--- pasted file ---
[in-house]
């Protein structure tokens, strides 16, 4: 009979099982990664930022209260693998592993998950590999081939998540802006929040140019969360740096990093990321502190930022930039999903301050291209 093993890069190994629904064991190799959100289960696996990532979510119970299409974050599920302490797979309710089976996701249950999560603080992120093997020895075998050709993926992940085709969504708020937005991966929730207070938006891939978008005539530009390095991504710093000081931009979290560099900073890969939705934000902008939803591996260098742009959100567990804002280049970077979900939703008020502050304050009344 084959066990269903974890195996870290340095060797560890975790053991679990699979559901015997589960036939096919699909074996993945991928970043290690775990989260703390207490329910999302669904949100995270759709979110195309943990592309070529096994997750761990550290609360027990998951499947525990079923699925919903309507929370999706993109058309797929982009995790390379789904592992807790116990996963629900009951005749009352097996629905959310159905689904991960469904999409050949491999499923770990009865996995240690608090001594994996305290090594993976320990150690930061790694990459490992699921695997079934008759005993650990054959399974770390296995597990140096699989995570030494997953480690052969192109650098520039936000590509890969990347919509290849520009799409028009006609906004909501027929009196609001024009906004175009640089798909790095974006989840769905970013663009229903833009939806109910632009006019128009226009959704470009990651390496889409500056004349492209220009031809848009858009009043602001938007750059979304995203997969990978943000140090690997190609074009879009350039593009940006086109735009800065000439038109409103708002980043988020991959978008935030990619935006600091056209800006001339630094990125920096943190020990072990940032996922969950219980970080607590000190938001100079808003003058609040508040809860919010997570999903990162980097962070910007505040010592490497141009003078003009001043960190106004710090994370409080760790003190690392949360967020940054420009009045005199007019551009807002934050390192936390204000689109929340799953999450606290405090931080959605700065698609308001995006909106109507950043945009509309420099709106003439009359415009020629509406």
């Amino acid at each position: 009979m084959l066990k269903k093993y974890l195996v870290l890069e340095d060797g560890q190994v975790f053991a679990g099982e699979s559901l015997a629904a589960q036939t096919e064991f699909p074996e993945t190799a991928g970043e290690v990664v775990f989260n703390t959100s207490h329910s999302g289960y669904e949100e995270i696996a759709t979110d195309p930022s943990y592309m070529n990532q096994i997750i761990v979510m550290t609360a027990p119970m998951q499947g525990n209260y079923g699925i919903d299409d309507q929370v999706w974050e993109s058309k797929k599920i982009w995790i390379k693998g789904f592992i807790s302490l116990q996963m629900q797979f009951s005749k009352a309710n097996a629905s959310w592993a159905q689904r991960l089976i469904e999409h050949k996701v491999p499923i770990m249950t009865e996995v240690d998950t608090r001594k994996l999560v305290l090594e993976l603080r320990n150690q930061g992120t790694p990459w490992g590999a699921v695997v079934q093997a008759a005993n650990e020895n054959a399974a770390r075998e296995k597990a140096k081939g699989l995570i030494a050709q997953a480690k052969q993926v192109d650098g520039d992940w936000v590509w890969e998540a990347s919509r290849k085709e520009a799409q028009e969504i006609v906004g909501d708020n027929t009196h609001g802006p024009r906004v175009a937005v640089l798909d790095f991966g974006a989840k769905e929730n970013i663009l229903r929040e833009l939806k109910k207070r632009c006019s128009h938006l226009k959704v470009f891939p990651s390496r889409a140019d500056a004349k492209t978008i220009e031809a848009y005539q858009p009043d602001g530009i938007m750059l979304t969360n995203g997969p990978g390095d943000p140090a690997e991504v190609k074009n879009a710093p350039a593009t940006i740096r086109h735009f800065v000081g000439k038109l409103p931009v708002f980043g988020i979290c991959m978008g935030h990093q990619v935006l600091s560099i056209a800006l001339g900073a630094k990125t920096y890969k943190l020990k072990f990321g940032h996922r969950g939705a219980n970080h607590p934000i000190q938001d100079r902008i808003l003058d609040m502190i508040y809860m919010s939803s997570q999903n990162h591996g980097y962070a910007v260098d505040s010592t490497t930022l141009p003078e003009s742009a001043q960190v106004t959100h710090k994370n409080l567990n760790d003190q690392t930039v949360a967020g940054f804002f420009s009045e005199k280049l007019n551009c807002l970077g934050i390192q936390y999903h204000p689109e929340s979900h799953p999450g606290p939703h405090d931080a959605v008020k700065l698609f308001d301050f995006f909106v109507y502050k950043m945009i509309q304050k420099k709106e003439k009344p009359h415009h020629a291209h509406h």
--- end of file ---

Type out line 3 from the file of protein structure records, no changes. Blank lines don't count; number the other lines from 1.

């Amino acid at each position: 009979m084959l066990k269903k093993y974890l195996v870290l890069e340095d060797g560890q190994v975790f053991a679990g099982e699979s559901l015997a629904a589960q036939t096919e064991f699909p074996e993945t190799a991928g970043e290690v990664v775990f989260n703390t959100s207490h329910s999302g289960y669904e949100e995270i696996a759709t979110d195309p930022s943990y592309m070529n990532q096994i997750i761990v979510m550290t609360a027990p119970m998951q499947g525990n209260y079923g699925i919903d299409d309507q929370v999706w974050e993109s058309k797929k599920i982009w995790i390379k693998g789904f592992i807790s302490l116990q996963m629900q797979f009951s005749k009352a309710n097996a629905s959310w592993a159905q689904r991960l089976i469904e999409h050949k996701v491999p499923i770990m249950t009865e996995v240690d998950t608090r001594k994996l999560v305290l090594e993976l603080r320990n150690q930061g992120t790694p990459w490992g590999a699921v695997v079934q093997a008759a005993n650990e020895n054959a399974a770390r075998e296995k597990a140096k081939g699989l995570i030494a050709q997953a480690k052969q993926v192109d650098g520039d992940w936000v590509w890969e998540a990347s919509r290849k085709e520009a799409q028009e969504i006609v906004g909501d708020n027929t009196h609001g802006p024009r906004v175009a937005v640089l798909d790095f991966g974006a989840k769905e929730n970013i663009l229903r929040e833009l939806k109910k207070r632009c006019s128009h938006l226009k959704v470009f891939p990651s390496r889409a140019d500056a004349k492209t978008i220009e031809a848009y005539q858009p009043d602001g530009i938007m750059l979304t969360n995203g997969p990978g390095d943000p140090a690997e991504v190609k074009n879009a710093p350039a593009t940006i740096r086109h735009f800065v000081g000439k038109l409103p931009v708002f980043g988020i979290c991959m978008g935030h990093q990619v935006l600091s560099i056209a800006l001339g900073a630094k990125t920096y890969k943190l020990k072990f990321g940032h996922r969950g939705a219980n970080h607590p934000i000190q938001d100079r902008i808003l003058d609040m502190i508040y809860m919010s939803s997570q999903n990162h591996g980097y962070a910007v260098d505040s010592t490497t930022l141009p003078e003009s742009a001043q960190v106004t959100h710090k994370n409080l567990n760790d003190q690392t930039v949360a967020g940054f804002f420009s009045e005199k280049l007019n551009c807002l970077g934050i390192q936390y999903h204000p689109e929340s979900h799953p999450g606290p939703h405090d931080a959605v008020k700065l698609f308001d301050f995006f909106v109507y502050k950043m945009i509309q304050k420099k709106e003439k009344p009359h415009h020629a291209h509406h």